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All of us learn to respond to life through the people closest to us. There is a reason why the British can generally be referred to as having a “stiff upper lip” as opposed to Mediterraneans, who tend to “wear their emotions on their sleeves.” We learn early, not knowing that we are learning anything at all. My father chose to disappear in my pre-teen years; packed his clothes in the trunk of his car one day and never came back. My mom and I had one explanatory conversation consisting of two sentences devoid of visible emotional response, and it was never spoken of again. I learned early how to respond to difficulty in life. My guess is, so did she.
What if what we inherited emotionally doesn’t reflect the beauty of Christ? What if we learned to deny our feelings or to spew them unrestrained, wreaking havoc on all who are in their wake? What if the conversation in our homes was rife with complaint? What if explosive anger is a normal context for us? What if the fear adults displayed in our formative years feels like it’s part of our DNA? Are we destined to walk in their footsteps, or can we choose to live another way?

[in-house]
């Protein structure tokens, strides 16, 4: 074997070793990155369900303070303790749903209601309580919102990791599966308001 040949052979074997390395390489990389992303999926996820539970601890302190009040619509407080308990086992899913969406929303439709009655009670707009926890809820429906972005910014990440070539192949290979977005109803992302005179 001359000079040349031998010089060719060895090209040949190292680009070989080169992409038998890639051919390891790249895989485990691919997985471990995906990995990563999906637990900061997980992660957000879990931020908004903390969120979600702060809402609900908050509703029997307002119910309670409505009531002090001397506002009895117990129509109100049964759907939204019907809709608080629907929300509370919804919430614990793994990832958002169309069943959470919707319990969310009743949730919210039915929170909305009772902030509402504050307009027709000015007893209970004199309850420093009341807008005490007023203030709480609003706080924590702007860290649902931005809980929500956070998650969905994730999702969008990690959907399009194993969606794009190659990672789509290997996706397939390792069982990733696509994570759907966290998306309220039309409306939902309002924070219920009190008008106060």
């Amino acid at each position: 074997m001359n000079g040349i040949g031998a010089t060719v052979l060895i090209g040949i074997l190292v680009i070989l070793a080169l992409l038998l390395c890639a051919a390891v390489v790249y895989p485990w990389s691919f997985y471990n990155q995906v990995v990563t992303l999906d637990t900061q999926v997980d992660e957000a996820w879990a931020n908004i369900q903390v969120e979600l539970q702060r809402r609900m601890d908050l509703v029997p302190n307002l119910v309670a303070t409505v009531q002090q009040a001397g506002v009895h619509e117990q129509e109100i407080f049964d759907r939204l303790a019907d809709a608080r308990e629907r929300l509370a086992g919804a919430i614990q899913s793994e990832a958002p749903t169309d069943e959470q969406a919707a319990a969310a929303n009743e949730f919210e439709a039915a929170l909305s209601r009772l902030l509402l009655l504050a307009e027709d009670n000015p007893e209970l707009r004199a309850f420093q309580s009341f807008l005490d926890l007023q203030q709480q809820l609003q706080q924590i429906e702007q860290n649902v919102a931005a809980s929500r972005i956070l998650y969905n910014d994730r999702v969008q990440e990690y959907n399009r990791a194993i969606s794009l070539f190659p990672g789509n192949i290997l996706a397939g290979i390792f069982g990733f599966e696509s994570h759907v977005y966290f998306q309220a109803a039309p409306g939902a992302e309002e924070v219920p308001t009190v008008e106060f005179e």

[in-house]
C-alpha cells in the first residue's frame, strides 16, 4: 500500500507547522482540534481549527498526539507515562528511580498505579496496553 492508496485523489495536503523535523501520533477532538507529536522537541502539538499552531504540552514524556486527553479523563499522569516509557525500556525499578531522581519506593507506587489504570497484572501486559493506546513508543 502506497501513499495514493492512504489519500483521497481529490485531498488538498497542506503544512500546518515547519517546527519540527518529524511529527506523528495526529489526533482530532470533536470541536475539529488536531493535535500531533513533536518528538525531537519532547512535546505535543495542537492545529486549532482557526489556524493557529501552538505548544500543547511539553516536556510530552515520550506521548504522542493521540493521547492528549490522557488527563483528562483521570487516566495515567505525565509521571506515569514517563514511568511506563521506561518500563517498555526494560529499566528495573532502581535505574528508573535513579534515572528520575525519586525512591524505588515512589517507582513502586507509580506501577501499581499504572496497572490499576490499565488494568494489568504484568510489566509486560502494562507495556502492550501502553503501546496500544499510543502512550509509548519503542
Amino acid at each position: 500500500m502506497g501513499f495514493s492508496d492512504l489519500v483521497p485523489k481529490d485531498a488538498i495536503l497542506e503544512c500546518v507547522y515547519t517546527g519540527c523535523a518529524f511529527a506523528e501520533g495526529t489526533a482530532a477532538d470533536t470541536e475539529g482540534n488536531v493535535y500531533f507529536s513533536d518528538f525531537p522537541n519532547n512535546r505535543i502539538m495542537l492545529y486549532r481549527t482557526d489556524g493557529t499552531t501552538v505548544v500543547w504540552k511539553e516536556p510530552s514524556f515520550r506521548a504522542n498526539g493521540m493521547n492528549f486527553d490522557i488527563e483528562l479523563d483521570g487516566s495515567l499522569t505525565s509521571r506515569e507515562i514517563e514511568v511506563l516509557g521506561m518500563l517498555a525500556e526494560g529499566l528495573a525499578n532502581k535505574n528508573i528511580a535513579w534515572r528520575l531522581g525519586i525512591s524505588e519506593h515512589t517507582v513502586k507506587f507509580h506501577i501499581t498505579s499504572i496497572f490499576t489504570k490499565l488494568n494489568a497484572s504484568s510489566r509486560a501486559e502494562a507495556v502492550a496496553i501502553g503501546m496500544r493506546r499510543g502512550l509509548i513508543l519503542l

Peter - Man - Struggle - Investigation - Responses
Though we don’t know how Peter became the man he was, we know for sure that he was acquainted with this struggle. A casual investigation of his responses to life during the years he was personally discipled by Jesus reveals a man whose emotions were often driving his life. He was the one who got out of the boat after all and then began to sink when fear overcame him. One moment he confidently declared Jesus’ deity, only to impetuously rebuke Him a short time later. Within seconds, he refused to have his...
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